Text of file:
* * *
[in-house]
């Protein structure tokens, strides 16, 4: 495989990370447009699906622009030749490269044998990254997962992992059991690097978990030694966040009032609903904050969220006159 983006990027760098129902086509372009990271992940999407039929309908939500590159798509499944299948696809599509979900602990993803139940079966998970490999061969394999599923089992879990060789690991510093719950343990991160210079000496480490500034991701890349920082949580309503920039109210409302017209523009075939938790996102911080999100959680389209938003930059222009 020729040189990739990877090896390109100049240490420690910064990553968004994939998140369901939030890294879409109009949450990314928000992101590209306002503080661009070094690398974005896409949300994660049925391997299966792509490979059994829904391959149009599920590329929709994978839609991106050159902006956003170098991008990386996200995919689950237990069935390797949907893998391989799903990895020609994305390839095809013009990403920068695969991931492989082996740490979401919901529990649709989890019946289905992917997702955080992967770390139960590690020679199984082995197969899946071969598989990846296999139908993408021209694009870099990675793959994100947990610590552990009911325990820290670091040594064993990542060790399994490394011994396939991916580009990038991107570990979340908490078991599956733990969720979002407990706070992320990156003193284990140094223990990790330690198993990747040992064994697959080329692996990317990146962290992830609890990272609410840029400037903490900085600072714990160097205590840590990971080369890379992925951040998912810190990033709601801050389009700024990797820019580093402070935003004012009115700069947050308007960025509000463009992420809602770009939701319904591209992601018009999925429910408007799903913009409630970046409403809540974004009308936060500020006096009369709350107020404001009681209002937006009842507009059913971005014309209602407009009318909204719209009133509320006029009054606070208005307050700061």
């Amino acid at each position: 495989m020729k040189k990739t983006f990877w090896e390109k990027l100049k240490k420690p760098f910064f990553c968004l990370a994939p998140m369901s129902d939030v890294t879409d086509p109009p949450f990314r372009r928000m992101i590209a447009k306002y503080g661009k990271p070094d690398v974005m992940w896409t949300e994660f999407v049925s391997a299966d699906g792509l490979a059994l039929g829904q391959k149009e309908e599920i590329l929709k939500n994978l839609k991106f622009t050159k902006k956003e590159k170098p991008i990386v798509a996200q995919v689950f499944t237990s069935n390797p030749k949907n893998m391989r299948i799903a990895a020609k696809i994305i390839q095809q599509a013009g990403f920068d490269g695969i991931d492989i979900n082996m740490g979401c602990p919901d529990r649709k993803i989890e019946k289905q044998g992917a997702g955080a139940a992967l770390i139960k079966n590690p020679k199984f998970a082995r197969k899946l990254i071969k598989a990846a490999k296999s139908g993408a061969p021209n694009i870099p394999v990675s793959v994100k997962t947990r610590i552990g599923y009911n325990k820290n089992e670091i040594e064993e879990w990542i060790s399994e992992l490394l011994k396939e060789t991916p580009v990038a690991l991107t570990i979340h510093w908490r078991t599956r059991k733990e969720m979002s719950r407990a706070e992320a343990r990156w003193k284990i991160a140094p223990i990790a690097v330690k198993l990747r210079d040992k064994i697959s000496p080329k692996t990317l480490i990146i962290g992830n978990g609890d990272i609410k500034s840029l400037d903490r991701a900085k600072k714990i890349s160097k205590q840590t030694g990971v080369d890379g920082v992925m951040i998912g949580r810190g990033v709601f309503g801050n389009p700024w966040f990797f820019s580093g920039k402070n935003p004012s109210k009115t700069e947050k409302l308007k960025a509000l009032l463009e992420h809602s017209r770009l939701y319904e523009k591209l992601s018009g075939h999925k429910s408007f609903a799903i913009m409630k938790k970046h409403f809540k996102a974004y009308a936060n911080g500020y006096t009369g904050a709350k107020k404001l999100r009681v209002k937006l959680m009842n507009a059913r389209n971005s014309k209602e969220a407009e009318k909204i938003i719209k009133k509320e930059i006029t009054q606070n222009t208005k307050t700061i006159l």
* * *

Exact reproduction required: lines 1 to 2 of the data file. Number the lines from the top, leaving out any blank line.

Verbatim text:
[in-house]
């Protein structure tokens, strides 16, 4: 495989990370447009699906622009030749490269044998990254997962992992059991690097978990030694966040009032609903904050969220006159 983006990027760098129902086509372009990271992940999407039929309908939500590159798509499944299948696809599509979900602990993803139940079966998970490999061969394999599923089992879990060789690991510093719950343990991160210079000496480490500034991701890349920082949580309503920039109210409302017209523009075939938790996102911080999100959680389209938003930059222009 020729040189990739990877090896390109100049240490420690910064990553968004994939998140369901939030890294879409109009949450990314928000992101590209306002503080661009070094690398974005896409949300994660049925391997299966792509490979059994829904391959149009599920590329929709994978839609991106050159902006956003170098991008990386996200995919689950237990069935390797949907893998391989799903990895020609994305390839095809013009990403920068695969991931492989082996740490979401919901529990649709989890019946289905992917997702955080992967770390139960590690020679199984082995197969899946071969598989990846296999139908993408021209694009870099990675793959994100947990610590552990009911325990820290670091040594064993990542060790399994490394011994396939991916580009990038991107570990979340908490078991599956733990969720979002407990706070992320990156003193284990140094223990990790330690198993990747040992064994697959080329692996990317990146962290992830609890990272609410840029400037903490900085600072714990160097205590840590990971080369890379992925951040998912810190990033709601801050389009700024990797820019580093402070935003004012009115700069947050308007960025509000463009992420809602770009939701319904591209992601018009999925429910408007799903913009409630970046409403809540974004009308936060500020006096009369709350107020404001009681209002937006009842507009059913971005014309209602407009009318909204719209009133509320006029009054606070208005307050700061």